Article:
The Water Closet
Excuse Me, I Have to Powder My Nose – Cheryl St. John
I’d wager that an author uses about one to five percent of the research she gathers during the plotting and planning of a story. It’s a skill to learn how to store and document gathered information and how to integrate it seamlessly into a story. Writers are fascinated by research, often to the degree that we have to draw a line so we can actually write the book. During the planning of a book, I researched indoor plumbing for the date.
Plumbing is by no means a modern invention. Ancient plumbing is found in the ruins of rudimentary drains, grandiose palaces and bathhouses, and was used in vast aqueducts and lesser water systems of empires long buried. Close to 4,000 years ago, the Minoan Palace of Knossos on the isle of Crete featured four separate drainage systems that emptied into great sewers constructed of stone. Terra cotta pipe was laid beneath the palace floor, hidden from view and providing water for fountains and faucets of marble, gold and silver that jetted hot and cold running water. Harbored in the palace latrine was the world’s first flushing “water closet” or toilet, with a wooden seat and a small reservoir of water. The device, however, was lost for thousands of years amid the rubble of flood and decay.
There was a noble origin to the water closet in its earliest days. Sir John Harrington, godson to Queen Elizabeth, set about making a “necessary” for his godmother and himself in 1596. An accomplished inventor, Harrington ended his career with this invention, for he was ridiculed by his peers for this absurd device. He never built another one, though he and his godmother both used theirs.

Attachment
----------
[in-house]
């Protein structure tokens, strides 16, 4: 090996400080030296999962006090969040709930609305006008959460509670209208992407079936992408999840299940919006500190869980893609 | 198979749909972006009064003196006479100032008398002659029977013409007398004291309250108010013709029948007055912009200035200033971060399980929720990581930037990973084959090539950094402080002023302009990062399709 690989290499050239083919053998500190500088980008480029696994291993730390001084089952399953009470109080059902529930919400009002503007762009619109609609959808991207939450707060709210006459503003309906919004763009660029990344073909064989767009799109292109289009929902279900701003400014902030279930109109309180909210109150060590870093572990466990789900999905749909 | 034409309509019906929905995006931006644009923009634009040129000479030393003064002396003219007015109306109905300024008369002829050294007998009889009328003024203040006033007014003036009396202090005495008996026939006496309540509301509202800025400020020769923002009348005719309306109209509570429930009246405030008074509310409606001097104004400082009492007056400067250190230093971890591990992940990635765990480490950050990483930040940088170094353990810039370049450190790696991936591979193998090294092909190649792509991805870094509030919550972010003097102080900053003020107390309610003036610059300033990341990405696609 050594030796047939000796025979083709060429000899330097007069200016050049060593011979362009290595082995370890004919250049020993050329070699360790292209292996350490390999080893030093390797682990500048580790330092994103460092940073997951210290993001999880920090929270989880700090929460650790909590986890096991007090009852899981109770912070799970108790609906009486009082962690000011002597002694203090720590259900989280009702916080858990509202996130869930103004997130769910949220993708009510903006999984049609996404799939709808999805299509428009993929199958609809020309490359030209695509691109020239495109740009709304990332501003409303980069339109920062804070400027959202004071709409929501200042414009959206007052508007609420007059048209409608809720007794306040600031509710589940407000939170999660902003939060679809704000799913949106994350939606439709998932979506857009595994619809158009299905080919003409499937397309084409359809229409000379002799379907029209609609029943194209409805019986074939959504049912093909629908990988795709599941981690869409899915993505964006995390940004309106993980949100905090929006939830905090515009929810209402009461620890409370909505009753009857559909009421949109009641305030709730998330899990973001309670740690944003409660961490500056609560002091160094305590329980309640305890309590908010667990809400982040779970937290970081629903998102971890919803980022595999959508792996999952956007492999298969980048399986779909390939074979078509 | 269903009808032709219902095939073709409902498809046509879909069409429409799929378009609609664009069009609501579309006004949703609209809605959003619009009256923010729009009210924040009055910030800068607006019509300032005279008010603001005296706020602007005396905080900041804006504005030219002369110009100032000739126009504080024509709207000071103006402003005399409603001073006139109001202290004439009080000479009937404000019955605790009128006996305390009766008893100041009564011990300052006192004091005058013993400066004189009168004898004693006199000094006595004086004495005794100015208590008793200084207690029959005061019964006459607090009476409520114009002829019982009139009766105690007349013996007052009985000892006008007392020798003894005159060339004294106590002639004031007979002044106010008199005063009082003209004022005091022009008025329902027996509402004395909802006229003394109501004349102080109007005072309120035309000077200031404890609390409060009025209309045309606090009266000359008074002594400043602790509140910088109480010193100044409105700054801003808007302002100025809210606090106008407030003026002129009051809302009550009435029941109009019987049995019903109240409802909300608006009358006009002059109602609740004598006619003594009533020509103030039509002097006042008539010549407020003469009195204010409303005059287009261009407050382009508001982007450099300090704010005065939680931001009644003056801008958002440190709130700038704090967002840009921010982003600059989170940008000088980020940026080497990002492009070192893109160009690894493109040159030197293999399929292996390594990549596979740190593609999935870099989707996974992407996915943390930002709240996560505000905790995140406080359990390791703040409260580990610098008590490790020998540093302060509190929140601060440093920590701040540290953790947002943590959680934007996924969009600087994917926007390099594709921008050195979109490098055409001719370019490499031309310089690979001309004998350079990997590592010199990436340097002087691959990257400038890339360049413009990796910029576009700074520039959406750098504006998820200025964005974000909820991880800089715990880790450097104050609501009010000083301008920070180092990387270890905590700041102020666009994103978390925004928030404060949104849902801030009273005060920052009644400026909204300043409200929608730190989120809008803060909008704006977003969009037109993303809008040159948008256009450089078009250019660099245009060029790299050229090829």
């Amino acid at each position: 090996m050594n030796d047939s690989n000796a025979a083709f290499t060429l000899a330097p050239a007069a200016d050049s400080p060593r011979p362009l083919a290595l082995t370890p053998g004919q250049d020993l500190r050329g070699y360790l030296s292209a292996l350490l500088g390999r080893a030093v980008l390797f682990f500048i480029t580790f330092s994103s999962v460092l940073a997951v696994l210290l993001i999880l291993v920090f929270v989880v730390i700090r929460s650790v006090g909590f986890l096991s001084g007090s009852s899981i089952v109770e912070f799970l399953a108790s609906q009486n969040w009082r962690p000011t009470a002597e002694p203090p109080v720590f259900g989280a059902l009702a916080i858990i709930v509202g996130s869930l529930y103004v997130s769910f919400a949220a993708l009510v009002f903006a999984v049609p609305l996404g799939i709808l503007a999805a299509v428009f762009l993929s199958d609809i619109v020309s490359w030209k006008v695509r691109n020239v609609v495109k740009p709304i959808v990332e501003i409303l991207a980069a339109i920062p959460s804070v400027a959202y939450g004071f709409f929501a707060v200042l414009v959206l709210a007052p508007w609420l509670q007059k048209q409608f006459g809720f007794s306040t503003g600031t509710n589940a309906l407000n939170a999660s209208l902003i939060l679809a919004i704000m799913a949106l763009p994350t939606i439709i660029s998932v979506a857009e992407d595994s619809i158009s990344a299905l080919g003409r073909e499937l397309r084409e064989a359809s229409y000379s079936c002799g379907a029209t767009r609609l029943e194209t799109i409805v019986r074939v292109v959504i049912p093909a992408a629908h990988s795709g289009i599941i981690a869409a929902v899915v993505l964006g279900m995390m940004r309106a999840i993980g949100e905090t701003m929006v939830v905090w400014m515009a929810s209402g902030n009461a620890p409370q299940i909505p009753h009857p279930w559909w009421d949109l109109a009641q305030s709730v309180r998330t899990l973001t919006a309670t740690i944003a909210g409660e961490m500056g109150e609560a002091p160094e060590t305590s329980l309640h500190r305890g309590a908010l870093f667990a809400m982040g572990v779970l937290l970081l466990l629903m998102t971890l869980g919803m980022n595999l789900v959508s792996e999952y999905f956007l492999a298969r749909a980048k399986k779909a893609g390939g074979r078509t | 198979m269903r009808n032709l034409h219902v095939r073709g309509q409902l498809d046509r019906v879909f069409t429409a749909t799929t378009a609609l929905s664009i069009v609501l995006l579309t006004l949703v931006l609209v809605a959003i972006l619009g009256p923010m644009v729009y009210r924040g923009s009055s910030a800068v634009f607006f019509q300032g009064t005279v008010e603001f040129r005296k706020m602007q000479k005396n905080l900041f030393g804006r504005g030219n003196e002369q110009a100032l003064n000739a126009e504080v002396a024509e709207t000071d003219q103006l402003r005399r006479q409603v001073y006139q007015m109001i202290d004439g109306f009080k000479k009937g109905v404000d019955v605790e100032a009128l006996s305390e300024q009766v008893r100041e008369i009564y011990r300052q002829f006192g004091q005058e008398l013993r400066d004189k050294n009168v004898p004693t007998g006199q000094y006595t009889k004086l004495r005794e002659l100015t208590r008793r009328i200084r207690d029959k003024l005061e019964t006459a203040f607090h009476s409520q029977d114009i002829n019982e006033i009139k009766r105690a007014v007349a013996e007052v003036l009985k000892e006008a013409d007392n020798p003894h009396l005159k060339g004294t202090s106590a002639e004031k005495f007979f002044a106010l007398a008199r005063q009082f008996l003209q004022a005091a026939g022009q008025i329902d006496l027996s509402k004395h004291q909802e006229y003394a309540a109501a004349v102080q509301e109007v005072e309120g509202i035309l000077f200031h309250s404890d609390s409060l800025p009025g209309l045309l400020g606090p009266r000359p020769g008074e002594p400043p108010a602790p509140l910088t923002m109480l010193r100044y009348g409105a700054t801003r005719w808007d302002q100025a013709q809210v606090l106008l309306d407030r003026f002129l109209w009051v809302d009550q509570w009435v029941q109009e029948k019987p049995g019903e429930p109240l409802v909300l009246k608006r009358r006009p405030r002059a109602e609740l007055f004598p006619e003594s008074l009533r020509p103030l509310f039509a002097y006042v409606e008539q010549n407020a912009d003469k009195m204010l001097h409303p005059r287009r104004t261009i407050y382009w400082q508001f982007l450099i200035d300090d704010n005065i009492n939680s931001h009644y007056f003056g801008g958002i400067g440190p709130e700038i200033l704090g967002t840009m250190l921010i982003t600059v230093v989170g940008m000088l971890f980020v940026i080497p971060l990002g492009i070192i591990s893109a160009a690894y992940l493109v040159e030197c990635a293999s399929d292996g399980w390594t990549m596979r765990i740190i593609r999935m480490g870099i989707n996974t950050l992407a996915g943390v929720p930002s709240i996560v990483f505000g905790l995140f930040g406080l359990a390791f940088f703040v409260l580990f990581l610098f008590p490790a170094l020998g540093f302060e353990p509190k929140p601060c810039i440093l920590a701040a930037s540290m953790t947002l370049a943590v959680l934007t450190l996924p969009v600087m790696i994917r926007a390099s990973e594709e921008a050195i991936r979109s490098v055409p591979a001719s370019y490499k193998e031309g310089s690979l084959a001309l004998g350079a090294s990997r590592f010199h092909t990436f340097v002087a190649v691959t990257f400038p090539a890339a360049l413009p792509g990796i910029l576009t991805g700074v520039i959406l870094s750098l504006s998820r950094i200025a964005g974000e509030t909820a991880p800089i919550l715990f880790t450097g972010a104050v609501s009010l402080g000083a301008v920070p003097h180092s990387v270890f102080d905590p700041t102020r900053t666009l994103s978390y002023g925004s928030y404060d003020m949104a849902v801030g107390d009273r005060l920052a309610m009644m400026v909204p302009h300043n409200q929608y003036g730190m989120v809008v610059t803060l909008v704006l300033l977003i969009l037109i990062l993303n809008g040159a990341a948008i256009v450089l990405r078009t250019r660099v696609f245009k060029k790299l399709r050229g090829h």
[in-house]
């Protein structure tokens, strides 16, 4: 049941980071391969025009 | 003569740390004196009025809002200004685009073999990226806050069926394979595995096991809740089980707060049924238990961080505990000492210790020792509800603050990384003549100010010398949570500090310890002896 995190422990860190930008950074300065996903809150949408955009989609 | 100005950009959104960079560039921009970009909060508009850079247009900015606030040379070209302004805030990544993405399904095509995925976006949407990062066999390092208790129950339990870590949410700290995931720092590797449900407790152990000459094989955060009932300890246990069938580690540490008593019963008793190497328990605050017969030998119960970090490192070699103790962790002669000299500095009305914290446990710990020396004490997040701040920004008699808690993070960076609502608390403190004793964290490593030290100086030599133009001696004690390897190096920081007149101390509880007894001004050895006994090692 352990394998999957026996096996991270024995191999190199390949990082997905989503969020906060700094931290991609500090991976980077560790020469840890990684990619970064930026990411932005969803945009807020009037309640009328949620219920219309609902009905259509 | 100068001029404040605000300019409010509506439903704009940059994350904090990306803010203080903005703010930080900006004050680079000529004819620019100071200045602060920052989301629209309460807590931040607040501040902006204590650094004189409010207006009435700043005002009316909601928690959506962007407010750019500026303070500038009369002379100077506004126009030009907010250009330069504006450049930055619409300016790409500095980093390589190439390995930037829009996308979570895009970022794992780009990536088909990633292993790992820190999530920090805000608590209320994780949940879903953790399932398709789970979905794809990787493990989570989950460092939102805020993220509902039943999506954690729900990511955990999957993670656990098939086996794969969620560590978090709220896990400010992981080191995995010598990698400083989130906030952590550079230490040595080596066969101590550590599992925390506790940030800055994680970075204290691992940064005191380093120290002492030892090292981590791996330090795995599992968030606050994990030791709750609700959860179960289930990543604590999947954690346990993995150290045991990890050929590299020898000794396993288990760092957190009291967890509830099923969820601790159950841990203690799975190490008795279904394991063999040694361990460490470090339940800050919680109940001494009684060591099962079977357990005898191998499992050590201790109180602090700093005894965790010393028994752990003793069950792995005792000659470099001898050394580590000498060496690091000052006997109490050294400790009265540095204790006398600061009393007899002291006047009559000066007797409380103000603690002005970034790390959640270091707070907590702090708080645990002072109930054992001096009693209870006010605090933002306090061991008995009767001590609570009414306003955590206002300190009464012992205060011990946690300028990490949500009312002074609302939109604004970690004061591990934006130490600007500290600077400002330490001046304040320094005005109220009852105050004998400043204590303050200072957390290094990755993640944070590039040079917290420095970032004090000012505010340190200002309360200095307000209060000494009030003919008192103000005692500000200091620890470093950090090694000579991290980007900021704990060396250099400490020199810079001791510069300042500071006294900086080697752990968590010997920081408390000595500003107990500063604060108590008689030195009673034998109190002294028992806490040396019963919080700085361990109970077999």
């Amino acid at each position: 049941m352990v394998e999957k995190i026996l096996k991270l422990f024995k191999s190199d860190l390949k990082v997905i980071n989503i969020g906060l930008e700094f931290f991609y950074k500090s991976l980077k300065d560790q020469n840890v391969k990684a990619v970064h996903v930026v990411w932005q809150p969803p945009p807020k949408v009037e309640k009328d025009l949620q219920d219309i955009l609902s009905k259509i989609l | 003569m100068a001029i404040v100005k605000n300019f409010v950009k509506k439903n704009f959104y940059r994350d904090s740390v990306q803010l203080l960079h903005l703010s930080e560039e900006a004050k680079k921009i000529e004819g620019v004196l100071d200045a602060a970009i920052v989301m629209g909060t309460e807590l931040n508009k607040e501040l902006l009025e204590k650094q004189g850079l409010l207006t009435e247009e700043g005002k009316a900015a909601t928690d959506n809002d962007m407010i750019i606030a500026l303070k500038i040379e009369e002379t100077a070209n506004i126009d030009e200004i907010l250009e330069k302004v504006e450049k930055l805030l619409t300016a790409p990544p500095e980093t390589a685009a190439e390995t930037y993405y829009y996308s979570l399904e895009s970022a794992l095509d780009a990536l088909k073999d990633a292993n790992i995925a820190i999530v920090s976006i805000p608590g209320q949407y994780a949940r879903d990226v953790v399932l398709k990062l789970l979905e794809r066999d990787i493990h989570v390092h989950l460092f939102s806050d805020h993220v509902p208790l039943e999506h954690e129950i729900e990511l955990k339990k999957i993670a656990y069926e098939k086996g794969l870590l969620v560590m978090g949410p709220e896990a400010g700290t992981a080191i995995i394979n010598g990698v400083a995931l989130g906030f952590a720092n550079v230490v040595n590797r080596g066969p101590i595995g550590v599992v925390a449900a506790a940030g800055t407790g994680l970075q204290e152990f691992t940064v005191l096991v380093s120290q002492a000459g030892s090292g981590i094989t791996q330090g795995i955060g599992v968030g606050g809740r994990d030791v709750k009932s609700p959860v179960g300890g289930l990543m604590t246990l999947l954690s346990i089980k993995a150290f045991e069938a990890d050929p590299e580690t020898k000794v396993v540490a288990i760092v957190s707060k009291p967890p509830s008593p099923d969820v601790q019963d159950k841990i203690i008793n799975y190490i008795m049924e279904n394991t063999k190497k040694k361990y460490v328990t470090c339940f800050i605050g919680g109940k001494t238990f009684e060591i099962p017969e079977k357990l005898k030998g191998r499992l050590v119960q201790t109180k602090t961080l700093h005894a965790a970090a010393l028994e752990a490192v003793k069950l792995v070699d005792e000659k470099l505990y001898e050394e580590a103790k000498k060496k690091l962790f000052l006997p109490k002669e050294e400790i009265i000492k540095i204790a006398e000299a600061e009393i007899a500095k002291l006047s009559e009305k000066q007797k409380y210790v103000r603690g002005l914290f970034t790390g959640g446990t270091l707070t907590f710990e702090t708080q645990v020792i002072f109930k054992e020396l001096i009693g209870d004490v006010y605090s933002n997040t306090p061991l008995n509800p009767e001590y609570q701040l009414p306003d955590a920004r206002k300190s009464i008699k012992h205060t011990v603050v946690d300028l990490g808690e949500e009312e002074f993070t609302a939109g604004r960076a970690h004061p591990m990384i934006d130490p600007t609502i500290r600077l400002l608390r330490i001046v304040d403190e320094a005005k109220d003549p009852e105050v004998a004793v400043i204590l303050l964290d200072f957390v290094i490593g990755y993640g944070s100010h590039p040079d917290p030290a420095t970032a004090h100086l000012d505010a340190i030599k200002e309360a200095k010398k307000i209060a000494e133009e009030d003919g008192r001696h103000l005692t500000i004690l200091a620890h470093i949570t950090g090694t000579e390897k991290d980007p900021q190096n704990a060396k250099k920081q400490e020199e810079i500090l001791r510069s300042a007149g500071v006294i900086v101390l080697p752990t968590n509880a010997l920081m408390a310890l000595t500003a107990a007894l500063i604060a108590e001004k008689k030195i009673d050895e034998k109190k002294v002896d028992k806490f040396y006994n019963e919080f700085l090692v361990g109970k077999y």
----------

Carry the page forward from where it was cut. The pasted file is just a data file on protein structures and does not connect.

Two hundred years passed before another tinker, Alexander Cummings, reinvented Harrington’s water closet. Cummings invented the Strap, a sliding valve between the bowl and the trap. It was the first of its kind. However, it didn’t take long for others to follow Cummings lead. Two years later in 1777, Samuel Prosser applied for and received a patent for a plunger closet. One year later, Joseph Bramah’s closet had a valve at the bottom of the bowl that worked on a hinge, a predecessor to the modern ballcock. A sailor himself, Bramah’s closet was used extensively on ships and boats of the era.